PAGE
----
Historical Information:

Pierre Gassendi, a French astronomer, is credited as being the first person to witness a transit of Mercury in 1631.  He tried to observe the transit of Venus a month later, but it was not visible in Europe.  Jeremiah Horrocks and William Crabtree, British astronomers, observed the next transit of Venus on December 4, 1639.

In 1677, Edmond Halley observed a transit of Mercury from Saint Helena's Island. He realized that the careful timing of transits could be used to determine the distance of Earth from the Sun. His technique relied on observations made from distant locations through measuring parallax.  (Parallax is the angular shift in the location of a nearer object against a distant background due to a change in observing location.)  Taking this measurement would enable astronomers to calculate the value of the Astronomical Unit (Earth’s distance from the Sun) and in turn calculate the distances to all of the planets. Venus transits provide a more accurate parallax measurement than Mercury transits because Venus is closer to the Earth resulting in a larger parallax.

Expeditions to observe the transits in 1761 and 1769 did not yield useful results.  Another set of observations of Venus were done in 1874 and 1882. Once again, the results were not of high quality.  One problem plaguing these expeditions is an effect called the "black drop".  The edge of the planet's disk appears to deform and cling to the limb of the Sun.  The "black drop" is the result of seeing problems due to the Earth's turbulent atmosphere.

Rules and Regulations:

There will be a downloadable certificate available for anyone hosting a transit viewing.  The host can then provide these certificates to those who participate as a memento of their experience and to commemorate this very rare experience.  It will be jointly from the Astronomical League and NASA.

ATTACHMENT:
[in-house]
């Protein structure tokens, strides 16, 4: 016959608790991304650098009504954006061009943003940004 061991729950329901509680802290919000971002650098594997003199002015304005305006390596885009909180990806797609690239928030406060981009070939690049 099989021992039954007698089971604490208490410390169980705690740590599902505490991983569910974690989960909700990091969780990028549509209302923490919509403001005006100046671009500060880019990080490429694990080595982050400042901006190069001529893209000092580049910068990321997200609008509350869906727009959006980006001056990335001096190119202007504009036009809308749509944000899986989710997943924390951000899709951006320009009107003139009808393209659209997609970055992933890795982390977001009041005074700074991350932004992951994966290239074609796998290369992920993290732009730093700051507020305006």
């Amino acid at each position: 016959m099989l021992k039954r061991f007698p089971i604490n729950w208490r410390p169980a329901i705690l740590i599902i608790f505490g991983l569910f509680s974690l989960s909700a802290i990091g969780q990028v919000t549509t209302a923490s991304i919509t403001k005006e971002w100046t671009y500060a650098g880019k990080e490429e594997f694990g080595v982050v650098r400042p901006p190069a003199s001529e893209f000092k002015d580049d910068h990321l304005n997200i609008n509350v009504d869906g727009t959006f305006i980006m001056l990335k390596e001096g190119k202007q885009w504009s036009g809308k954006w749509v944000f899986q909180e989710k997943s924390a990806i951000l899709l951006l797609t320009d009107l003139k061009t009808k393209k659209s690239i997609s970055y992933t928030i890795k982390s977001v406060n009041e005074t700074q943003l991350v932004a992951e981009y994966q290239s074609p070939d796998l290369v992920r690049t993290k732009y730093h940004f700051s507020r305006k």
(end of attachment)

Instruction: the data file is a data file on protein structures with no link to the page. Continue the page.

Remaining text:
There will also be a NASA Observing Challenge special observing award for those who follow the rules on the NASA website:  Take an image, submit it to the NASA Flicker website, conduct an outreach event, and fill in the form on the NASA website.  There is a certificate for this challenge from the Astronomical League and NASA.  You do not have to be a member of the Astronomical League to earn this certificate.  Deadline for submissions is July 9, 2016.  No late submissions will be accepted.

The Astronomical League will also have a Special Observing Award to commemorate the event. Measurements and calculations will be required to earn this award.  (details are forthcoming)  The special award will include a certificate and a pin.  Deadline for submissions is July 9, 2016.  No late submissions will be accepted. The pins will be ordered after this deadline.  This is only available to members of the Astronomical League.

The certificate for anyone viewing the Mercury Transit is

not yet available.

Planetary Transit Special Award Coordinator:

Aaron B. Clevenson
19411 Cluster Oaks Drive
Humble, TX 77346-2918
(281) 852-4667